What is domestic abuse?
Domestic abuse is a pattern of controlling and coercive behaviour that is used to maintain power and exert control over victims. Domestic abuse can be any incident of threatening behaviour, violence or abuse (psychological, physical, sexual, economical, financial or emotional) between people who are or have been intimate partners, ex-parteners or family members, this so called ‘honour’ based violence, female genital mutilation (FGM) and forced marriage.
Who does domestic abuse affect?
Domestic abuse can happen to anyone regardless of gender, sexuality, ethnicity, nationality or social economical status.
What is the Government definition of domestic abuse?
In September 2021, it was announced that the Government definition of domestic abuse would change. The Goverment has created a statutory definition of domestic abuse, which is based on the existing cross-government definition.
The definition of domestic abuse is in two parts. The first part deals with the relationship between the abuser and the abused. The second part defines what constitutes abusive behaviour.
The first part states that the survivor and abuser must be aged 16 or over and that they are ‘personally connected’.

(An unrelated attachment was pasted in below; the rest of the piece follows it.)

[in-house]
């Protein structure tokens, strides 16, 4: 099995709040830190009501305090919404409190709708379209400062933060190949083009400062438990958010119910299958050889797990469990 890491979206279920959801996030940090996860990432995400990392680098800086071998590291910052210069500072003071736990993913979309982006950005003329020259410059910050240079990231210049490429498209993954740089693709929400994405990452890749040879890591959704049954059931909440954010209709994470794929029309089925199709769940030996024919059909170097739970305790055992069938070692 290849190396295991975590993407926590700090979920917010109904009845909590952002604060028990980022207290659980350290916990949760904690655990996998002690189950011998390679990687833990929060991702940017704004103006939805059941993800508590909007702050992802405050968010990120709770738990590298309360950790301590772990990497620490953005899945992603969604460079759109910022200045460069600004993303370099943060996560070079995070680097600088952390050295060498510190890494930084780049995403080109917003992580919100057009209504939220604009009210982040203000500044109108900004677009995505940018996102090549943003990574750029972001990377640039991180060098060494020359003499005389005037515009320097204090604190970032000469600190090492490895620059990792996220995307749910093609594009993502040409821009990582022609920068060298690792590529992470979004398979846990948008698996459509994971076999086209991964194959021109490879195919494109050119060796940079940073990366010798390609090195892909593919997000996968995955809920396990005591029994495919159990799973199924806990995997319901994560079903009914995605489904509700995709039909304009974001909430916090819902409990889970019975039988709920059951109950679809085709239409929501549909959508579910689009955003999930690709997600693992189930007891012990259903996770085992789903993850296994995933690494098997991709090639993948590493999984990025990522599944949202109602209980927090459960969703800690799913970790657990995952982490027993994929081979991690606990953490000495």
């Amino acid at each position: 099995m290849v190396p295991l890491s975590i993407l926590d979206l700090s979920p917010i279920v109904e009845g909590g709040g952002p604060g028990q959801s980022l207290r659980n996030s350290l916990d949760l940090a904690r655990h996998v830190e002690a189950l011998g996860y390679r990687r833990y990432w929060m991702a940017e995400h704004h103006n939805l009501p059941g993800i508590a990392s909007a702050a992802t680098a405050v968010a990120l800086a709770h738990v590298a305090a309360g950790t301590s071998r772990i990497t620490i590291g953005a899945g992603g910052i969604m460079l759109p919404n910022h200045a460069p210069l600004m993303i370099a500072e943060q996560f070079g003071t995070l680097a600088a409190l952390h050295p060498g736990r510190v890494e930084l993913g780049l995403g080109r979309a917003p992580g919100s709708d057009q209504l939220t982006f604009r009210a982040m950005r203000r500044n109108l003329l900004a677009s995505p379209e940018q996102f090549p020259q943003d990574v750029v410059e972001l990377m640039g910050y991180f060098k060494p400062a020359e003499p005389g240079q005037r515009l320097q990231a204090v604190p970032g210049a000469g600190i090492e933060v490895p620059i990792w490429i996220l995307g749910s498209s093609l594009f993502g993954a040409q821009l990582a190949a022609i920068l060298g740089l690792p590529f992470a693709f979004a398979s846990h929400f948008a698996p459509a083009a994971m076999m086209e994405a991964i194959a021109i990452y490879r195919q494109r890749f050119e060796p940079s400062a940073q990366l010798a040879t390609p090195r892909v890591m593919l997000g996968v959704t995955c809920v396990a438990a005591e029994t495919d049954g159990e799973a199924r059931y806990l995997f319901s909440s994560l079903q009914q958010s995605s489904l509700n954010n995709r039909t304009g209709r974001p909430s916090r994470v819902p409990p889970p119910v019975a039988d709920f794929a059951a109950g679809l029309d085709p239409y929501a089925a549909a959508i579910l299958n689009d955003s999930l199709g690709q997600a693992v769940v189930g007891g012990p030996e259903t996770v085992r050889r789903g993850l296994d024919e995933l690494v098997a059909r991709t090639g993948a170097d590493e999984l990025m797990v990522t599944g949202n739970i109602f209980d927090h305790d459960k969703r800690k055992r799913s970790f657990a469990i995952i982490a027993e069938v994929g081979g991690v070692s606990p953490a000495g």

Personally connected means any of the following:
- they are, or have been, in an intimate personal relationship with each other including, married, civil partners, engaged or they share a child
- they are family
The second part looks at the type of behaviour that could be abusive:
- physical or sexual abuse:
- violent or threatening behaviour;
- controlling or coercive behaviour;
- economic abuse (means the abuse stops or effects the survivours:
- ability to get, use or have money or property, stops or
- obtain goods or services)
- psychological, emotional or other abuse; and it does not matter whether the behaviour consists of a single incident or a course of conduct.
The definition of domestic abuse also now includes children (anyone aged under 18) as victims of domestic abuse, which means if a child sees or hears, or experiences the effects of, the abuse and the child is related to the abuser or abused.
What is Controlling and Coercive behaviour?
In 2015 the Goverment introduced the offence of Coercive or controlling behaviour. This meant survivours who experience this type of behaviour that stops short of serious physical violence, but amounts to extreme psychological and emotional abuse, can bring their perpetrators to justice. coercive or controlling behaviour does not relate to a single incident, it is a purposeful pattern of incidents that occur over time in order for the abuser to gain and exert power, control or coercion over the survivour.
What is controlling behaviour?
‘Controlling behaviour is: a range of acts designed to make a person subordinate and/or dependent by isolating them from sources of support,
exploiting their resources and capacities for personal gain, depriving them of the means needed for independence, resistance and escape and
regulating their everyday behaviour.
What is coercive behaviour?
Coercive behaviour is: an act or a pattern of acts of assault, threats, humiliation and intimidation or other abuse that is used to harm, punish, or frighten their victim.’